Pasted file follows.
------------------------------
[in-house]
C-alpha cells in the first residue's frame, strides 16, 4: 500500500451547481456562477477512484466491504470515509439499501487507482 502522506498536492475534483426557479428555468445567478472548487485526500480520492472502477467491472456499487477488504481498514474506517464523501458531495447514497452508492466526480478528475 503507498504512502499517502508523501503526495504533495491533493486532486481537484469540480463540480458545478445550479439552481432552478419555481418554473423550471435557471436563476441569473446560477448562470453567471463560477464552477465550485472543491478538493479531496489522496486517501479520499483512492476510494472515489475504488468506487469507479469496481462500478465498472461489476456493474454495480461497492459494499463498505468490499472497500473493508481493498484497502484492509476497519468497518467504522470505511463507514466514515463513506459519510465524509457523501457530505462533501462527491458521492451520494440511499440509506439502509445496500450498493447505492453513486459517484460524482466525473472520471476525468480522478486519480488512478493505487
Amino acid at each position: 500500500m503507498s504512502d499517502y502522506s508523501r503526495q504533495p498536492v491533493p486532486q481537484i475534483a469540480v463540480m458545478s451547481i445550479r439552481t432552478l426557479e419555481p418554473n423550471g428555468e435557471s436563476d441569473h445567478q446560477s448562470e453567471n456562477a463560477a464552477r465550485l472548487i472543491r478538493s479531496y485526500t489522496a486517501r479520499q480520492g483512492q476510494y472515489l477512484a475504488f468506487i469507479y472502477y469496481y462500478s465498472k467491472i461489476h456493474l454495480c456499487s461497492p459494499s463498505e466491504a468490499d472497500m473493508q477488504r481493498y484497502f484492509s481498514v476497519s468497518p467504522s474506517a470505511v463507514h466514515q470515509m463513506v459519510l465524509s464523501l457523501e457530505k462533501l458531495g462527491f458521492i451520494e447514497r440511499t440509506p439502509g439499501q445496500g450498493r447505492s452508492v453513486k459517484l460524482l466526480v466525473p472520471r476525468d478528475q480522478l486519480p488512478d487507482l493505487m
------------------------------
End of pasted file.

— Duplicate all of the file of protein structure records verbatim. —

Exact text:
[in-house]
C-alpha cells in the first residue's frame, strides 16, 4: 500500500451547481456562477477512484466491504470515509439499501487507482 502522506498536492475534483426557479428555468445567478472548487485526500480520492472502477467491472456499487477488504481498514474506517464523501458531495447514497452508492466526480478528475 503507498504512502499517502508523501503526495504533495491533493486532486481537484469540480463540480458545478445550479439552481432552478419555481418554473423550471435557471436563476441569473446560477448562470453567471463560477464552477465550485472543491478538493479531496489522496486517501479520499483512492476510494472515489475504488468506487469507479469496481462500478465498472461489476456493474454495480461497492459494499463498505468490499472497500473493508481493498484497502484492509476497519468497518467504522470505511463507514466514515463513506459519510465524509457523501457530505462533501462527491458521492451520494440511499440509506439502509445496500450498493447505492453513486459517484460524482466525473472520471476525468480522478486519480488512478493505487
Amino acid at each position: 500500500m503507498s504512502d499517502y502522506s508523501r503526495q504533495p498536492v491533493p486532486q481537484i475534483a469540480v463540480m458545478s451547481i445550479r439552481t432552478l426557479e419555481p418554473n423550471g428555468e435557471s436563476d441569473h445567478q446560477s448562470e453567471n456562477a463560477a464552477r465550485l472548487i472543491r478538493s479531496y485526500t489522496a486517501r479520499q480520492g483512492q476510494y472515489l477512484a475504488f468506487i469507479y472502477y469496481y462500478s465498472k467491472i461489476h456493474l454495480c456499487s461497492p459494499s463498505e466491504a468490499d472497500m473493508q477488504r481493498y484497502f484492509s481498514v476497519s468497518p467504522s474506517a470505511v463507514h466514515q470515509m463513506v459519510l465524509s464523501l457523501e457530505k462533501l458531495g462527491f458521492i451520494e447514497r440511499t440509506p439502509g439499501q445496500g450498493r447505492s452508492v453513486k459517484l460524482l466526480v466525473p472520471r476525468d478528475q480522478l486519480p488512478d487507482l493505487m